Is Google (NASDAQ:GOOG) actually planning to bring its self-driving cars to market?
And if so, will anyone actually buy them?
The first question came to the front of many minds when Google announced earlier this week that former Ford (NYSE:F) CEO Alan Mulally had joined its board of directors. Would Mulally help Google bring the technology to market -- maybe in partnership with Ford itself?
It's certainly possible. But there are also a lot of reasons to think that Google has the self-driving car thing wrong -- and that the whole idea is getting a little bit ahead of itself.
Will Google really try to sell that cute little car?
There's no doubt that Google's self-driving car prototypes are adorable. But are they marketable?
Probably not, but I don't see Google trying, at least not on a major scale. I doubt that Google really wants to get into the business of mass-producing cars, with its massive fixed costs, low margins, and huge regulatory overhead. (Its prototypes were built by a Detroit-area contractor, according to reports.)
Instead, I think it's more likely that the company will try to partner with an automaker to bring its technology to market. And that's where things might get complicated.
Why? First and foremost, it's not clear that the industry wants Google's technology, or its approach. Google's leaders seem to envision a world where computers do all the driving, keeping cars from touching and keeping occupants perfectly safe.
But widespread adoption of driverless cars might bring new problems. A Toyota (NYSE:TM) scientist recently pointed out that self-driving cars might encourage people to travel farther to work, increasing urban sprawl and air pollution.
And it's not even clear that consumers want to give up driving entirely, at least in the near term.
The auto industry may not need Google's help
It's more likely that people will pay for an incremental approach toward self-driving cars. In fact, automakers' latest models are already incorporating systems that will be part of any self-driving vehicles in the near future.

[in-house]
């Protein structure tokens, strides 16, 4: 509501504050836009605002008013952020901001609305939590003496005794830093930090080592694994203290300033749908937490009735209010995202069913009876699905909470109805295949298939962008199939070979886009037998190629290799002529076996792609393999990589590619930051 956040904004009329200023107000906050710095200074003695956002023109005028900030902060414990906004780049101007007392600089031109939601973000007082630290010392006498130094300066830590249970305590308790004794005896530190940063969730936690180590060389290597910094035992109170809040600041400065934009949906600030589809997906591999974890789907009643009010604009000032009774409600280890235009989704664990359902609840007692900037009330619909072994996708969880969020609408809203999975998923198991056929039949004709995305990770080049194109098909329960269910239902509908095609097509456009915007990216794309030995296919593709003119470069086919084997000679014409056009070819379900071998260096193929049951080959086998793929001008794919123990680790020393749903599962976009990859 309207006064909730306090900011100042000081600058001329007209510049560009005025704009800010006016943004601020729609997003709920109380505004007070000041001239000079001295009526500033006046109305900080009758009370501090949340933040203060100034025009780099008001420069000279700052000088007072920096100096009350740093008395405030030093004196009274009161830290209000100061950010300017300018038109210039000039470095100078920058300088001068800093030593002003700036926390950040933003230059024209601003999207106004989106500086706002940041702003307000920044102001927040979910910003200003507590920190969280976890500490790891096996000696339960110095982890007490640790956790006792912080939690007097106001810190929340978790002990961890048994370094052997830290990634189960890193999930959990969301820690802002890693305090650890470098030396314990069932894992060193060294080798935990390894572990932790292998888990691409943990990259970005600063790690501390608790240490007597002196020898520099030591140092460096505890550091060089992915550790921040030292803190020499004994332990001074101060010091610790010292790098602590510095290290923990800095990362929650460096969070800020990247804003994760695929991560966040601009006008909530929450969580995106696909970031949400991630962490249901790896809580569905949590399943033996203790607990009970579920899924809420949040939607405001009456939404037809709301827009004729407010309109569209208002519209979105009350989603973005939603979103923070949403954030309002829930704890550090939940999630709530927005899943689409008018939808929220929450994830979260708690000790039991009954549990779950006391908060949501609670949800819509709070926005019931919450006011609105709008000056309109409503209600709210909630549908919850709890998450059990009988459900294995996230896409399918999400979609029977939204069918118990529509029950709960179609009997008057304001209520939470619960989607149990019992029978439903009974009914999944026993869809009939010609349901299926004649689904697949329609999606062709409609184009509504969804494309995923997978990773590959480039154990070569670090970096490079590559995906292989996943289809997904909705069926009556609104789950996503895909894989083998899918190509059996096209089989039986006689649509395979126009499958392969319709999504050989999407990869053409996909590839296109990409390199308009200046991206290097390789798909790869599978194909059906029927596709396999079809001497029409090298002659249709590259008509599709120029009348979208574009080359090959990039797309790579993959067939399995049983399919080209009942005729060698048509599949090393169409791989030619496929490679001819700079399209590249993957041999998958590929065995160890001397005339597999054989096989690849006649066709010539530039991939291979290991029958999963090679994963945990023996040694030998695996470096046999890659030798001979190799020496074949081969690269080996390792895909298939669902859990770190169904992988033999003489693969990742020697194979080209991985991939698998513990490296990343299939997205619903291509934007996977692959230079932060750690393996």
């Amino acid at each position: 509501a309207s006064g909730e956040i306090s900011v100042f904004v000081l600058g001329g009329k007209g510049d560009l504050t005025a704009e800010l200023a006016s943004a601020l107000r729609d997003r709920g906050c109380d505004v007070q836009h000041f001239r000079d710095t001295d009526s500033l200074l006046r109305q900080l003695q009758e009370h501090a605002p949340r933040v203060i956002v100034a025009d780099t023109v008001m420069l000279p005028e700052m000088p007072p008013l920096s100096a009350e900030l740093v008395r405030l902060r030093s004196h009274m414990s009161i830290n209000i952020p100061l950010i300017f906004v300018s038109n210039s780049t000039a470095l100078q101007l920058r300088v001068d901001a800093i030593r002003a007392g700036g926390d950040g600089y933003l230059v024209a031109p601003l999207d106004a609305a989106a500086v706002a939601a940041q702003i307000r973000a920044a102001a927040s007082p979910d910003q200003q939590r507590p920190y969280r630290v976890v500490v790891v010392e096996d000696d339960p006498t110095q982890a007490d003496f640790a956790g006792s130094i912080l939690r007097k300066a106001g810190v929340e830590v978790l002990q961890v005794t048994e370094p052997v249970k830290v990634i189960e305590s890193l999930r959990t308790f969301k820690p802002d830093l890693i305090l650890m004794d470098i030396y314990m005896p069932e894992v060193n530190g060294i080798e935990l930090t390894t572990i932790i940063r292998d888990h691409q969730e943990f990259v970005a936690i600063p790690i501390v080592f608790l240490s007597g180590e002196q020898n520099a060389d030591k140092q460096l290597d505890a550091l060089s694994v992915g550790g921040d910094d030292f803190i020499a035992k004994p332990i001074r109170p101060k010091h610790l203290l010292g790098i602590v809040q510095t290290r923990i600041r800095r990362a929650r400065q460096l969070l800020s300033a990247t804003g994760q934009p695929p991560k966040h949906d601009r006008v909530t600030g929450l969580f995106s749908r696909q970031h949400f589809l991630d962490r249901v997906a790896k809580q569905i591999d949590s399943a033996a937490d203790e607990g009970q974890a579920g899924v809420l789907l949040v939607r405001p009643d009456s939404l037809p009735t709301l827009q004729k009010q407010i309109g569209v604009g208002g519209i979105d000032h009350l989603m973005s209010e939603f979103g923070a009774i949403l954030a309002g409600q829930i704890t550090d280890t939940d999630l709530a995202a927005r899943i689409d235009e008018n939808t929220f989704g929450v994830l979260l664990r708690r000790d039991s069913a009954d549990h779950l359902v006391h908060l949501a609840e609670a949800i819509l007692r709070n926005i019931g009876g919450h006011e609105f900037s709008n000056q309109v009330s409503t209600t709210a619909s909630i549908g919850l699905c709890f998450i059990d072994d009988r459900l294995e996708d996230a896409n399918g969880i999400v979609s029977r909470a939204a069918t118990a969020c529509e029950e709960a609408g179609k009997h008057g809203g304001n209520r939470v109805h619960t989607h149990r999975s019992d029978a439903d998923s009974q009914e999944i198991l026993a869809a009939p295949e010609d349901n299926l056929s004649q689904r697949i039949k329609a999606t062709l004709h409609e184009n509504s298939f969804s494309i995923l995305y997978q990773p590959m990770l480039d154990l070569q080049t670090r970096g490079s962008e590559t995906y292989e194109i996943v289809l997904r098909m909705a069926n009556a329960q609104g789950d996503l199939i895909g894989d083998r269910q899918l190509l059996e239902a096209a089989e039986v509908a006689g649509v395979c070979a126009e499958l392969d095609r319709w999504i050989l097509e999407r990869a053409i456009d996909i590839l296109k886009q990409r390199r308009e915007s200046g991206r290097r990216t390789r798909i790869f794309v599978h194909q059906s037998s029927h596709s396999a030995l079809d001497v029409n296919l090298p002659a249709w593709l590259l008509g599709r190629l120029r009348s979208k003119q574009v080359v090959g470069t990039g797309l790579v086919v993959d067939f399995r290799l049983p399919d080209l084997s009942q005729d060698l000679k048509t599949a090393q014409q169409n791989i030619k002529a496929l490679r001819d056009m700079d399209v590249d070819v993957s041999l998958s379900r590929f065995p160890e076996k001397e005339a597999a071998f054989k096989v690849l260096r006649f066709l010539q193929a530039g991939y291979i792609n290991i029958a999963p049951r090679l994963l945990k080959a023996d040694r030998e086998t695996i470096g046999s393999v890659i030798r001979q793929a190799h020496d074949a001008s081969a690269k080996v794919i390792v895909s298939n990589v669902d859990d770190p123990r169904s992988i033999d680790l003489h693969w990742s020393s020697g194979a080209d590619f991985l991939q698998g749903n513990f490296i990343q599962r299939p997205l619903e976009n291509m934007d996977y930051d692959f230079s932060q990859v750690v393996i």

And those systems have been developed by the automakers themselves, along with their familiar network of suppliers. Everyone from Toyota to General Motors (NYSE:GM) to comparatively tiny Tesla Motors (NASDAQ:TSLA) has said that they have self-driving technologies under development.
Many new models, including mass-market cars like the Ford Fusion and Chevrolet Impala, already offer features like lane-departure warning systems and adaptive cruise controls that will be key elements of self-driving systems in the near future.
Those systems have been created as a result of the ongoing research into self-driving cars that is already well advanced within the industry. They're being introduced incrementally -- and it seems likely that consumers will continue to embrace this incremental approach.
Take for example "adaptive cruise control". It's just like the regular cruise control we've had for decades -- except that it uses radar to keep you at a set distance from the car in front of you. If that car slows, yours does too -- automatically.
In other words, it doesn't drive the car for you, it just removes one of the hassles of using cruise control in traffic. But those consumers who buy and use the system will learn to trust it -- and will be one step closer to being ready to let the car do the driving, at least on some occasions.
Maybe more importantly, the success of these incremental systems could help convince lawmakers to develop a legal framework for self-driving cars. The technology to enable self-driving cars is already within sight; it's the legal framework that could prove to be the real obstacle to self-driving cars in the near term.
Here's what a real self-driving car will look like
It's likely that the first truly self-driving cars won't look anything like Google's prototypes. Instead, they'll look like the next-generation versions of today's leading luxury models -- with a new feature: A cruise control system that will actually do all of the driving to your destination.
I predict that at first, it'll be viewed as a curiosity, a gadget. Many buyers may not use it at all. Some may use it sparingly: when they're tired, perhaps, or when they choose to have one more drink at dinner. And a few will use it all the time.
In time, these systems could become fairly widespread. But I think it'll be a very gradual process, maybe over decades -- and it'll be a long time before it looks anything like Google's vision.
What do you think? Would you sign up to buy a self-driving car as soon as it's offered? How often would you use a system like this? Scroll down to leave a comment and share your thoughts.